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Sales Mobile Rocket

25 May


In the spirit of sharing our success, not because we particularly like to brag but because it may be of value to others, we are especially proud of this little sales rep app.

We recently custom designed and developed a mobile app designed to encourage sales activity for a global manufacturer client of ours.   

The app engages sales consultants to record customer facing and sales training activities through a fun, easy to use and competitive environment. It keeps track of the sales reps’ weekly performance and displays their score and ranking on a web based leaderboard. Score and ranking are then used to reward top performers with prizes.

Since its launch the app has seen significant success. It was promptly adopted by a majority of its target audience. Most importantly, it has driven a major up-tic in sales activity.

If you’re thinking of finding innovative ways to motivate your salesforce, ask us about our mobile app solutions.

Mirror Mirror on the Screen

7 Feb

This stache is all me.

Designing for Reflection

According to Don Norman (author of Emotional Design: Why We Love (or Hate) Everyday Things) there are three levels of cognitive processing. The visceral level is the most immediate and is the one marketing departments look to when trying to elicit trigger responses and be persuasive. Behavioral processing is the middle level, and is the concern of traditional usability or human factors practitioners designing for ergonomics and ease of use. The third level is reflective processing.

Reflective processing is when our desires for uniqueness and cultural or aesthetic sophistication influence our preferences. Simply put, it is about seeing ourselves positively reflected in the products we use. What that means to individuals and their own self-images is highly subjective (as the picture above clearly attest), however—and again according to Norman—designing for reflection is the most powerful way to build long-term product/user relationships.

Unfortunately, reflective processing is often dismissed by interaction designers as a style question they shouldn’t concern themselves with. To be fair, applying superficial style has too often been used in ways that cause major usability issues—a fairly common occurrence with brand websites for consumer packaged goods. One that comes to mind (although perhaps not the most egregious) is, with its wood paneling background image where the navigation gets lost. It is superficial style with no reflective trade-off because not only is its usability quite poor, it is also completely product-centric rather than customer-centric. On the flip side, and what seems to be a recurring problem, is that many very usable digital products and services fail to generate the levels of adoption, engagement, and retention their creators were after because they lack that certain je ne sais quoi that connects with users at a deeper level.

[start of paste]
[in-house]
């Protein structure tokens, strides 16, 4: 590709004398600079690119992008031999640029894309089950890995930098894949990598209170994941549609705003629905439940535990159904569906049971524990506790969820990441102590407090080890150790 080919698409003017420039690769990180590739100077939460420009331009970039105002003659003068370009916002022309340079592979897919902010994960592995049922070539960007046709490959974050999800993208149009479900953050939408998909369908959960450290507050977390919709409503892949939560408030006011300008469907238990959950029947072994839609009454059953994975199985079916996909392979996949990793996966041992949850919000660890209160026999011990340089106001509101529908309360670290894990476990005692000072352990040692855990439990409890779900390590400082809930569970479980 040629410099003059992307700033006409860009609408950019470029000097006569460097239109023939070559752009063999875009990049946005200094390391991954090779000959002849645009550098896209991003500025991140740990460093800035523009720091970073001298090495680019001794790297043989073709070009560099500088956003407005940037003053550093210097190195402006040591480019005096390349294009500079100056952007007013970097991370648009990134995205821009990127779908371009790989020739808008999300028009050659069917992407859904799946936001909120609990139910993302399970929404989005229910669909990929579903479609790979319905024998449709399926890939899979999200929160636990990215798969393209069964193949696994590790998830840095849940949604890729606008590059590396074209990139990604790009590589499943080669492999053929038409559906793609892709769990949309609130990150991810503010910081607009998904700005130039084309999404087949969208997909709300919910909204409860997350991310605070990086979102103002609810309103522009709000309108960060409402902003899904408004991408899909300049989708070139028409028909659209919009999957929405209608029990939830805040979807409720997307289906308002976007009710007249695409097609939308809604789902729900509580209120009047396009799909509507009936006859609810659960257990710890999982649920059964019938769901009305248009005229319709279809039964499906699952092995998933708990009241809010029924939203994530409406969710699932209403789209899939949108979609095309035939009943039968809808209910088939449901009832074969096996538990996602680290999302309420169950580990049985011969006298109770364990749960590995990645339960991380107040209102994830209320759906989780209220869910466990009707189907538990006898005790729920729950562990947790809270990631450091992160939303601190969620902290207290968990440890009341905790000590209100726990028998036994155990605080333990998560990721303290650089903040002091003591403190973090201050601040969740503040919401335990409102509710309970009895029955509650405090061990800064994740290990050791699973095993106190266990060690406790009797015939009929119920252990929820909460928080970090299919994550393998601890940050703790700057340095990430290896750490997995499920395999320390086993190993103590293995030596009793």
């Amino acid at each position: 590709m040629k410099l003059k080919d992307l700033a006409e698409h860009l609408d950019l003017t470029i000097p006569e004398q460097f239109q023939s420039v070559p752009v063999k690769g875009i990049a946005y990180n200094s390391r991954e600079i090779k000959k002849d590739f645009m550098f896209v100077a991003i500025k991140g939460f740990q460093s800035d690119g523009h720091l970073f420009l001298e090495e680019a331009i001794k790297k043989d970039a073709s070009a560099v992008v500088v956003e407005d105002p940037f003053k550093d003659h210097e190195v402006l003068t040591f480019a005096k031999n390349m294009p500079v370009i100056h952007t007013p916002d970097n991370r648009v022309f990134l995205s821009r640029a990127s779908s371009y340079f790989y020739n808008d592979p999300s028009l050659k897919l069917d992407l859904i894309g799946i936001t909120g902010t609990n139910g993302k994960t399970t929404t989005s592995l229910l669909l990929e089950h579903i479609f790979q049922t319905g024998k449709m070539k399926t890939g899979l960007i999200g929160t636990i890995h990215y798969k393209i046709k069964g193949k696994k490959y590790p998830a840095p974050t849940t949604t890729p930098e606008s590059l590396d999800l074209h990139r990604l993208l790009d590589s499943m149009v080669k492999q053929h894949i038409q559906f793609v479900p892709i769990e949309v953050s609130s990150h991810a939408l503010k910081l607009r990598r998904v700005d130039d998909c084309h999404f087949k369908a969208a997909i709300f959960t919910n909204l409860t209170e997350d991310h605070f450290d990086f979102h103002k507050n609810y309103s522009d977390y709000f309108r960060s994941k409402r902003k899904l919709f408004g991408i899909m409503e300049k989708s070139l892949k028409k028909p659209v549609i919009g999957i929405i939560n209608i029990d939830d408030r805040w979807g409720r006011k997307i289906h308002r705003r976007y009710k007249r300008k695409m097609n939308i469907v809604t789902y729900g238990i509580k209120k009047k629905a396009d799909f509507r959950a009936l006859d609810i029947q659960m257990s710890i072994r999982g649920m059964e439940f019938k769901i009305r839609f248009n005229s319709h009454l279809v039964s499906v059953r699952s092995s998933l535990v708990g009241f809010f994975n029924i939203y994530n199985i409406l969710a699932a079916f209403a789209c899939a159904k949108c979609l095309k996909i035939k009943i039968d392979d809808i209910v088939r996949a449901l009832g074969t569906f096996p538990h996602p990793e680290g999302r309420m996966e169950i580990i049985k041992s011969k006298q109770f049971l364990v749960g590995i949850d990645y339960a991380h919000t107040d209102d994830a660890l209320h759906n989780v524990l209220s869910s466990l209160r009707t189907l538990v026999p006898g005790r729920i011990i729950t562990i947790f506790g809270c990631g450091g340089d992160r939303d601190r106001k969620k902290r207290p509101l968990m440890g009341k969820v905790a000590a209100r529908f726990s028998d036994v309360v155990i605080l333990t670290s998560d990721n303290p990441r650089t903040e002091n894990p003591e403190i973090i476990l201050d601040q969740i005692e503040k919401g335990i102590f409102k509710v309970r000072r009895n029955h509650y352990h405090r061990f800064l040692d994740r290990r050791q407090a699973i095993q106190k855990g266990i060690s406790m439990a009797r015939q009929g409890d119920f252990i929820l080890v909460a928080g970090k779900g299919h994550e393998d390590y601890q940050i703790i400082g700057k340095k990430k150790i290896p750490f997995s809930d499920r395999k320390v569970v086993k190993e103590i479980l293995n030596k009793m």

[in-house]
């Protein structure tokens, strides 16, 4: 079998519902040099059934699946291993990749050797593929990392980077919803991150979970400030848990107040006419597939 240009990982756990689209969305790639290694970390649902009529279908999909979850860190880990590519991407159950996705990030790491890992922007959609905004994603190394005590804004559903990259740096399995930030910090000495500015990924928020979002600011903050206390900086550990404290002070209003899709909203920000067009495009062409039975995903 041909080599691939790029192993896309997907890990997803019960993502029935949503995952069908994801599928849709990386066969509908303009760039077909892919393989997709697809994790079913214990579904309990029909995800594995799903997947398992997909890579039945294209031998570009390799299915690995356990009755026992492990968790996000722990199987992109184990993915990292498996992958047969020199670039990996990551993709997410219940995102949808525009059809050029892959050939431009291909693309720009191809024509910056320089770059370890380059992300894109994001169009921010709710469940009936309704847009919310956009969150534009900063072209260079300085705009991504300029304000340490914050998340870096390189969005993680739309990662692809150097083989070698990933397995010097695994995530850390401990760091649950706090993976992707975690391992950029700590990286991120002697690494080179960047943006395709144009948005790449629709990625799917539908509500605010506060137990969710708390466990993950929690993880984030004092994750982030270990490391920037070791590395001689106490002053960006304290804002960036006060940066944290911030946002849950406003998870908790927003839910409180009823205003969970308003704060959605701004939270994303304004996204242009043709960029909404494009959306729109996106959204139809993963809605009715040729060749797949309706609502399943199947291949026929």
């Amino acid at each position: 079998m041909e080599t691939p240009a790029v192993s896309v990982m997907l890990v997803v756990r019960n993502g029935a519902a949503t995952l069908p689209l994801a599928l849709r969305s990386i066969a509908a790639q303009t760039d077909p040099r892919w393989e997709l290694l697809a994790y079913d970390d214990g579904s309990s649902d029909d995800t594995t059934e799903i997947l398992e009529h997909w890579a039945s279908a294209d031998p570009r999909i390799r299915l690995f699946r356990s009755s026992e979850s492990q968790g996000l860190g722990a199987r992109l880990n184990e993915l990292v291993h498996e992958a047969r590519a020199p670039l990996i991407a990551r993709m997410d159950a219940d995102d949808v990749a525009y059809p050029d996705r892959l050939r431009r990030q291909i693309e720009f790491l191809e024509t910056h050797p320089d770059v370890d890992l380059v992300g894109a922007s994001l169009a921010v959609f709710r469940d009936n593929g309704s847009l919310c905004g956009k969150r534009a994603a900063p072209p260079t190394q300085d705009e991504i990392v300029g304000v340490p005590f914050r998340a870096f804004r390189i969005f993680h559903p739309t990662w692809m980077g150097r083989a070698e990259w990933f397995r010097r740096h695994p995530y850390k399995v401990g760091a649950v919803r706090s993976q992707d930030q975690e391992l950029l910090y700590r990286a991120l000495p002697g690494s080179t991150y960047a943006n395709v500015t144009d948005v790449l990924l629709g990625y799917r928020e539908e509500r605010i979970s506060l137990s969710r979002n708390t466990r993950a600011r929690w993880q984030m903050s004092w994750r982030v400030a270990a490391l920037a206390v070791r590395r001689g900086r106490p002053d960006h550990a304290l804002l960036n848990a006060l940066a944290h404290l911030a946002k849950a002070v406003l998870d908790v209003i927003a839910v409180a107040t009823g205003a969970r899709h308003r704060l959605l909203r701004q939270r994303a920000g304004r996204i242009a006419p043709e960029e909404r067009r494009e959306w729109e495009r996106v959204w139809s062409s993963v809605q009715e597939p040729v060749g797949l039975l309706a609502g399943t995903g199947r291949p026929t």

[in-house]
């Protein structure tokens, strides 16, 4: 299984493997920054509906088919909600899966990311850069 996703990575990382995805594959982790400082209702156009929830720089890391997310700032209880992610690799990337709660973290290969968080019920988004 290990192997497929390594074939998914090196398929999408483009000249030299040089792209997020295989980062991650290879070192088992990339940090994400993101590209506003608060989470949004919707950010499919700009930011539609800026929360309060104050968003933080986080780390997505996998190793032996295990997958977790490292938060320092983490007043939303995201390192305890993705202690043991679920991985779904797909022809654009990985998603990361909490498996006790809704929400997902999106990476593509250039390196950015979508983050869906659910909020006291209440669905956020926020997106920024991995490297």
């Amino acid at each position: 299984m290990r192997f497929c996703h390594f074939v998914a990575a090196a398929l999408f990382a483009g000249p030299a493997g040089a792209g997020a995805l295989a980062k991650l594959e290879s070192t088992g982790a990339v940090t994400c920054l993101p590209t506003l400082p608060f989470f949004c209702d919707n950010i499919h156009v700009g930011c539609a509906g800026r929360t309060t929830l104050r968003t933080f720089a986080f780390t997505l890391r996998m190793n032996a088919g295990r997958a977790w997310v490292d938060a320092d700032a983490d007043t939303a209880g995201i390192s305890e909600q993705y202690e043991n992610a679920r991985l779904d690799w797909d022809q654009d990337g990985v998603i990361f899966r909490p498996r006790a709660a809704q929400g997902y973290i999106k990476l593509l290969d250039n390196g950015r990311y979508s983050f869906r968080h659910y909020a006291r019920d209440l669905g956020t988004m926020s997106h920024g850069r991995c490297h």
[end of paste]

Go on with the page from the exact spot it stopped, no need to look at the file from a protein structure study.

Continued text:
The point of this article is to make the case for reflective processing design in a way that does not detract from usability’s chief concerns. When reflection-based design goes deeper than superficial stylization tricks and taps into our reflected sense of self, products become much more rewarding and life-enhancing, and have a higher potential for a more engaged and longer-lasting customer relationship.

Equally important, and deserving of attention from a UX and user-centered design perspective, is the fact that products that successfully address the reflective level are almost unanimously perceived as more intuitive and easier to use. Norman famously makes that case by pointing out how the original iPod click-wheel navigation was perhaps not the most usable solution but was perceived as the easiest because of Apple’s amazing instinct for reflection-based design.

Reflective Processing in Action